Edelman Trust Barometer: Canada comes out positively

Written by Leon Goren, CA and Miguel Gonsalves

How does it feel to live in Canada, the fourth most trusted country in the world, behind Germany, Sweden and Switzerland? And to live in a country whose products Americans trust, in an export friendly economy with a falling Canadian dollar?

These findings, among many others, were revealed recently at the 14th annual Edelman Trust Barometer conference, held at the Royal Ontario Museum—and around the world. More than 100 people from media, business and academia, government and PEO attended the breakfast session.

PEO member Lisa Kimmel, general manager of Edelman’s Toronto office, presided over the conference, which featured Richard Edelman, global CEO of the #1 PR firm, and her Canadian CEO, John Clinton. In attendance from PEO were Sarah Beech, Pal Benefits president, Miguel Gonsalves, PEO chief development officer, and Richard Rotman, our communications consultant.

The survey is quite rigorous, with 27,000 general population online interviews in 27 countries, with an oversample of 6,000 informed publics ages 25-64. If it’s about trust worldwide, it’s in the Edelman barometer.

If you think about the year in trust, institutions truly fall short. Whether it’s Rob Ford, Mike Duffy, Edward Snowden’s revelations, tragedy at the Boston Marathon, Lac Megantic, clothing factories in Bangladesh, and the Keystone pipeline as issues, it’s not a pretty picture, as the conference pointed out.

The good news is that trust in business has stabilized. As you might imagine, trust in technology companies is at the top, while banks enjoy the lowest level of trust. Global trust in general declined, according to the barometer, because trust in government declined in many countries. Trust in business has recovered from the low 2008 recession-era levels but it isn’t growing.

Government appears to be the problem, when it comes to trust. “Government lacks the long-term thinking and popular support that is cross-border, complex and requiring fundamental rethinking,” said Richard Edelman. Business, however, “has recovered trust from the crisis period because it is seen as having made demonstrable strides in transparency, supply chain and product quality.”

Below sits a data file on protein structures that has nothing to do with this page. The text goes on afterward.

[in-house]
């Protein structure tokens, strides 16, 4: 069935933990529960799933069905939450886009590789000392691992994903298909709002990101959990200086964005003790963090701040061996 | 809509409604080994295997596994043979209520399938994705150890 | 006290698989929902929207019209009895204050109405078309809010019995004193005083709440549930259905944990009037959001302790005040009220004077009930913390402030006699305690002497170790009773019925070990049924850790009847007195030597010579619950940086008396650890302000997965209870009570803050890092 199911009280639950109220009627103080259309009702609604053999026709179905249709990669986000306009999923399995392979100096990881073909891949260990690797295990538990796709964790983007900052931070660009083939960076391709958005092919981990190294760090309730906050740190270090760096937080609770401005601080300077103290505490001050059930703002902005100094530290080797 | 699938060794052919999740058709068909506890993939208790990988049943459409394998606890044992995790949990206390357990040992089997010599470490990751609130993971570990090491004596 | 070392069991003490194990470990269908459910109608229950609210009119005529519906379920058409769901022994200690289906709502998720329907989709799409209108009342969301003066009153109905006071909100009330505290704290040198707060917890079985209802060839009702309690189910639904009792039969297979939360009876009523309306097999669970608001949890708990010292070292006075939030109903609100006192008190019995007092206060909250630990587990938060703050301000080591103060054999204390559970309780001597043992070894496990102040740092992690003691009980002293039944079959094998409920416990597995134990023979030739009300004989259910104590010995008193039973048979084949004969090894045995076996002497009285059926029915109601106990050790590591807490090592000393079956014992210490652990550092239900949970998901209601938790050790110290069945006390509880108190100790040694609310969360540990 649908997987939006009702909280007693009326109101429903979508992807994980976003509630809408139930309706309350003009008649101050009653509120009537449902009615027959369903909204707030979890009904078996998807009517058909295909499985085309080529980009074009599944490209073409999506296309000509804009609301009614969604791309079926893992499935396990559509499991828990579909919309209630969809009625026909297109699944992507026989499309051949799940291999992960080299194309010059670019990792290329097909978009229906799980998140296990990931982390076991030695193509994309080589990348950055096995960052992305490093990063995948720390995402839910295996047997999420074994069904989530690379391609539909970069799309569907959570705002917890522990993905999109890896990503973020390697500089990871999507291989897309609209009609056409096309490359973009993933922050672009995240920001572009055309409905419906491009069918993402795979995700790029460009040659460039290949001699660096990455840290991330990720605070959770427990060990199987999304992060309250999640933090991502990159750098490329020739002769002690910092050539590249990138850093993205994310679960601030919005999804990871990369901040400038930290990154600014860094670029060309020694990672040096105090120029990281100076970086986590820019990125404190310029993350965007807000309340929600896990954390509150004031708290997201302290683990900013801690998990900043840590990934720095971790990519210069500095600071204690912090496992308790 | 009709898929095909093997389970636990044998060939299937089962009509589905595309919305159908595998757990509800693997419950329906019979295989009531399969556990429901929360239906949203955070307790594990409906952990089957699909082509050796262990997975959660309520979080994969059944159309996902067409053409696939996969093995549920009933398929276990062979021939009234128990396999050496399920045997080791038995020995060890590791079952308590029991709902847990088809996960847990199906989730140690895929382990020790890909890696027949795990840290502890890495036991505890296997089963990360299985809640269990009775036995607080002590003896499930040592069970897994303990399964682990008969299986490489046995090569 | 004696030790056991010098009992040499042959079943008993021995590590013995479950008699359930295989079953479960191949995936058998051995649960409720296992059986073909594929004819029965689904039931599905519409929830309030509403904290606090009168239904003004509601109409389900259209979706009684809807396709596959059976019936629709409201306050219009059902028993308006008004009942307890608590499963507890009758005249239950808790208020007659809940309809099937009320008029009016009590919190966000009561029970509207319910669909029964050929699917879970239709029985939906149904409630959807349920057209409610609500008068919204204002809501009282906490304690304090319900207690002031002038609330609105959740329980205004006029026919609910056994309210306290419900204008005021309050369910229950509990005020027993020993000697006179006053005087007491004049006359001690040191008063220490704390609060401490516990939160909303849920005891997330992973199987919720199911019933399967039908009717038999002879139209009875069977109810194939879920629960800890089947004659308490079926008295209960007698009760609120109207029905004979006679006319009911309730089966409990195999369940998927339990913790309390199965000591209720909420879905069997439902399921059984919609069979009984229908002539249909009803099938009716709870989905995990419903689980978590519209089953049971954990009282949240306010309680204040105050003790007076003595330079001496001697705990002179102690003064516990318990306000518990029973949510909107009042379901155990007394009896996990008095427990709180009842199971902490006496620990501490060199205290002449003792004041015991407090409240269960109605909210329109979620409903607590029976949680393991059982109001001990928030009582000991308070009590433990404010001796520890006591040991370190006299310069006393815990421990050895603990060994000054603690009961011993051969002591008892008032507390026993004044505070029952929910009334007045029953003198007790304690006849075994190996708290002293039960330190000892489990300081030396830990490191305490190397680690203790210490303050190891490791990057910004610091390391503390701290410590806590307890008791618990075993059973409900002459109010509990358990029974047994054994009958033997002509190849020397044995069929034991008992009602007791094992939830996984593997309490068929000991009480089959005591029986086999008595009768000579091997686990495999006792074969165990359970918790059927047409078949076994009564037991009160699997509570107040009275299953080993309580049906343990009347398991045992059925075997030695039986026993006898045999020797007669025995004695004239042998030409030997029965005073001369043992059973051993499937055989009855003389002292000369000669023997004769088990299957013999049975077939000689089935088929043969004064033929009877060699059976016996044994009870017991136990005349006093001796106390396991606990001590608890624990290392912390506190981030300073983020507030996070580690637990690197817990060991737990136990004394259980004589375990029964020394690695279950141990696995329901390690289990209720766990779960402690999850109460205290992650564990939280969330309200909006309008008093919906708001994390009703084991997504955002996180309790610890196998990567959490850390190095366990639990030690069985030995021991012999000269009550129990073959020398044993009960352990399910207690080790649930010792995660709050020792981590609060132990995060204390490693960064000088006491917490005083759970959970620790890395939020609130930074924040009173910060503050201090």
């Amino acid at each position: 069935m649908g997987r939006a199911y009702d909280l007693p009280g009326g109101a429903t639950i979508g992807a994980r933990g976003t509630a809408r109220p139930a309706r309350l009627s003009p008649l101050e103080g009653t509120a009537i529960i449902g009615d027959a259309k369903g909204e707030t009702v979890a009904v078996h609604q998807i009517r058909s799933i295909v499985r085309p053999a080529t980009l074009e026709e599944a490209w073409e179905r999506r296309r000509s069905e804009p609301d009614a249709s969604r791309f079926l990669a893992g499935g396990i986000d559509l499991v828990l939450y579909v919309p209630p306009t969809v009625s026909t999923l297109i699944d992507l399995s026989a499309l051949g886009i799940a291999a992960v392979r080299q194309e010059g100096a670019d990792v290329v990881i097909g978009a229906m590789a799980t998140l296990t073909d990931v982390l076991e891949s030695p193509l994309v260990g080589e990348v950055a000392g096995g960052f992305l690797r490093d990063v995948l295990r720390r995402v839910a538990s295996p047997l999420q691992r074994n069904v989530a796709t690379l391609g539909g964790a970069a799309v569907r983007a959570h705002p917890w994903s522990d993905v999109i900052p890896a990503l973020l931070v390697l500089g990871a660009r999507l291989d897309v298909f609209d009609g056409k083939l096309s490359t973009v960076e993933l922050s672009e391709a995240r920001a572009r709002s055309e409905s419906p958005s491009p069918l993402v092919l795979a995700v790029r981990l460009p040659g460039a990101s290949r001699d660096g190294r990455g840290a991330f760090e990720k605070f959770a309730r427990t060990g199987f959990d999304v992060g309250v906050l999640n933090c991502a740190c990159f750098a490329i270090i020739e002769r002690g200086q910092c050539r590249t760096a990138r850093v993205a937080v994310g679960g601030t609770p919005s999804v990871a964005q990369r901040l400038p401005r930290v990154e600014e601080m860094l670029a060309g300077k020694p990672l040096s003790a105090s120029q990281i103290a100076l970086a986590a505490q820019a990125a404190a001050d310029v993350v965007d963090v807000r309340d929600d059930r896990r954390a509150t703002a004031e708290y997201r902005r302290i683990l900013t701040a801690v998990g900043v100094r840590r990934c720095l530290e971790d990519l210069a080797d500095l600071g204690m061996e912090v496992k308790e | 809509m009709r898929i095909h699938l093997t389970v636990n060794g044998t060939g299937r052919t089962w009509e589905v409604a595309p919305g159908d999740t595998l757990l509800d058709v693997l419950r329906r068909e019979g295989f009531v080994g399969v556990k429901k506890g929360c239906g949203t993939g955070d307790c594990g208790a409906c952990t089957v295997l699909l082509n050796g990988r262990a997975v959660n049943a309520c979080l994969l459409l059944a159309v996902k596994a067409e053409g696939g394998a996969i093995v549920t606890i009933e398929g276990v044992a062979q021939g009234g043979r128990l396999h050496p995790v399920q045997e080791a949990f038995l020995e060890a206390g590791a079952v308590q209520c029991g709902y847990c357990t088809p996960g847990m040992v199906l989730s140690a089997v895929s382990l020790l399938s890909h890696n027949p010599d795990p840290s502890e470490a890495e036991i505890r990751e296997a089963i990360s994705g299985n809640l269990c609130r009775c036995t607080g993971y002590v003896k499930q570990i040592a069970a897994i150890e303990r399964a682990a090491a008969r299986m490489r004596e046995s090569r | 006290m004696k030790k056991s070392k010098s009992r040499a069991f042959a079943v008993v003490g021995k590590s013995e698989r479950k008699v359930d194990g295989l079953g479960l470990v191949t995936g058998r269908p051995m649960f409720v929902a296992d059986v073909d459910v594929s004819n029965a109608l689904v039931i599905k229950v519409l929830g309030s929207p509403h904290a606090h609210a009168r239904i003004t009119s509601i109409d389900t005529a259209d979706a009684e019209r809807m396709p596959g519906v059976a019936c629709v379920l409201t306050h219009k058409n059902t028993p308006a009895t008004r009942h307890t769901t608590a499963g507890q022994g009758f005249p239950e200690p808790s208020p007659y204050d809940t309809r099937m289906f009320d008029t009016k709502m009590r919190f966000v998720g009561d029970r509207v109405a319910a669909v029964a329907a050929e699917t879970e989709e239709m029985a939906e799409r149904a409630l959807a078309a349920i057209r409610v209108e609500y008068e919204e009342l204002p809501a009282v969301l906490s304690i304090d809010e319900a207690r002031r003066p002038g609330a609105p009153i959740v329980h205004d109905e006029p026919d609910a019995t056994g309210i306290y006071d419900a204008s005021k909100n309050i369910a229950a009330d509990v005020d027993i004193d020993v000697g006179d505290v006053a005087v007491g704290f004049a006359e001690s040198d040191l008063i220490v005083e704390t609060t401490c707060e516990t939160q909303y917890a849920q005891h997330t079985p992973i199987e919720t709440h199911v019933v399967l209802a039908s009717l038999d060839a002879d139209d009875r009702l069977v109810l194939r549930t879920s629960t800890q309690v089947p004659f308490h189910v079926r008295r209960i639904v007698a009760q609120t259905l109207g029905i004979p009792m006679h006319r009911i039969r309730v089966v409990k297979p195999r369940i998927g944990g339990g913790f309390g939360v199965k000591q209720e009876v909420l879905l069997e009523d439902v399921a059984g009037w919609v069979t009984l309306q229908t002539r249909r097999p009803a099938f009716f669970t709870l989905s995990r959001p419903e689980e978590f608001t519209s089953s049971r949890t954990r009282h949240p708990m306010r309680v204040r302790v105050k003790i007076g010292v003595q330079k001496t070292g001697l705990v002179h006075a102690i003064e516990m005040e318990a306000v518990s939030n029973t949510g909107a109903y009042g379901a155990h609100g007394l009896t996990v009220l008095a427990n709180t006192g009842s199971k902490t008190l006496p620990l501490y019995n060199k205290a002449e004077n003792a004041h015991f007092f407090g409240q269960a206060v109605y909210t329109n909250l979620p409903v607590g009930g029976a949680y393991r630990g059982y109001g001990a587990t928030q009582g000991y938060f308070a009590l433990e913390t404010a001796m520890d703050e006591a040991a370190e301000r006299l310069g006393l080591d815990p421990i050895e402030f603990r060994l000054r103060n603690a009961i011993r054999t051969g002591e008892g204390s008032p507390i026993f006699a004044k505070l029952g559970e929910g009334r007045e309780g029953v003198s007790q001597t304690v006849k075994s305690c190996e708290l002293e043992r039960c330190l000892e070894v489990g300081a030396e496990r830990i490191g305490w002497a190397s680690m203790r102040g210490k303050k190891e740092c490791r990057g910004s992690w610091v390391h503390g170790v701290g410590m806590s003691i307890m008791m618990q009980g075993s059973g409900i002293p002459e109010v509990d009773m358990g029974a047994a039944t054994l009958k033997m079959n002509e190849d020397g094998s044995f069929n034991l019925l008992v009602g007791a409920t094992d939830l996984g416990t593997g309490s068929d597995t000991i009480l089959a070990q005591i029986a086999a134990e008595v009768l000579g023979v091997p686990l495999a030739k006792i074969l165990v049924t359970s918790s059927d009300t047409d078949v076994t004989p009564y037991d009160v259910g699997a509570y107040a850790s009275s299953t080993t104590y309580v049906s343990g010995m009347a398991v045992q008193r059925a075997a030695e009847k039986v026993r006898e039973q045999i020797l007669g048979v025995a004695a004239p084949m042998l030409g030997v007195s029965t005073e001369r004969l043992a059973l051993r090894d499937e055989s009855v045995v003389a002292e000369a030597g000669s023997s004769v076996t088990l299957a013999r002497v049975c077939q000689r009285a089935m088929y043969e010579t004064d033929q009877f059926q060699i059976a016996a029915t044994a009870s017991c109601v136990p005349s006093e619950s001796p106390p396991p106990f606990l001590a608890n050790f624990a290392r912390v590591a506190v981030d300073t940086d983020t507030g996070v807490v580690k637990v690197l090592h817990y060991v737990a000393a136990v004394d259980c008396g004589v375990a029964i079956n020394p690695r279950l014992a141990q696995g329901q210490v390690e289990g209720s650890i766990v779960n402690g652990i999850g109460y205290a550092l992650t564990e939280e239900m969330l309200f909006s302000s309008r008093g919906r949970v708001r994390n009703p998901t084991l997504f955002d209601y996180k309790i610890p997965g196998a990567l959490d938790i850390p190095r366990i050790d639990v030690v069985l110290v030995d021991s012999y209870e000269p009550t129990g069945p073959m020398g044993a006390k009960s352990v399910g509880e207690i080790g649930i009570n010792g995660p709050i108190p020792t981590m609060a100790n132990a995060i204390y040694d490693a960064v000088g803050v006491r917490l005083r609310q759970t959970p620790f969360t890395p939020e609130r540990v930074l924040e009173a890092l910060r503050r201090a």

For business today, establishing trust is far more about making good products, though that’s important. It’s about engagement, integrity and relationships at all levels. In fact, the Trust Barometer called for CEO to be redefined as Chief Engagement Officer. As boards and CEOs are less trusted, having employees who can speak about the company truthfully and positively is something that’s more believable than top-down communications. Interestingly, trust, too, is higher for privately held and family-owned businesses than public companies, except in Asia.

PEO members should review the Trust Barometer section on Leadership, an area of key concern for PEO members. “Trust in the person leading the company is inextricably linked with trust in the company itself.” To build trust, the most important actions include “communicating clearly and transparently (82 per cent) telling the truth, regardless of how complex or unpopular it is (81 per cent) and engaging with employees regularly (80 per cent).” Being visible during “challenging times” and “having an active media presence” were also important to respondents.

No wonder the Trust Barometer concluded, “We strongly urge business to take the chance to redefine value as being also about values, to connect with its stakeholders in a deeper manner by explaining the economic, societal and environmental context in which it seeks to operate.”

It is one thing, though, for an enterprising organization to talk about trust. But to fully engage the organization in being transparent and having positive values is another matter, given the nature of competition and the drive for success. It is up to us as leaders, though, to set aside mental energy to consider values as strongly as we are driving toward innovation and growth, some of the other touchstones of our recent Retreat and other conversations. We can really do no less for our own companies. Thanks so much to Lisa Kimmel for involving PEO in the Trust Barometer event.

For more information: http://www.edelman.com/insights/intellectual-property/2014-edelman-trust-barometer/.










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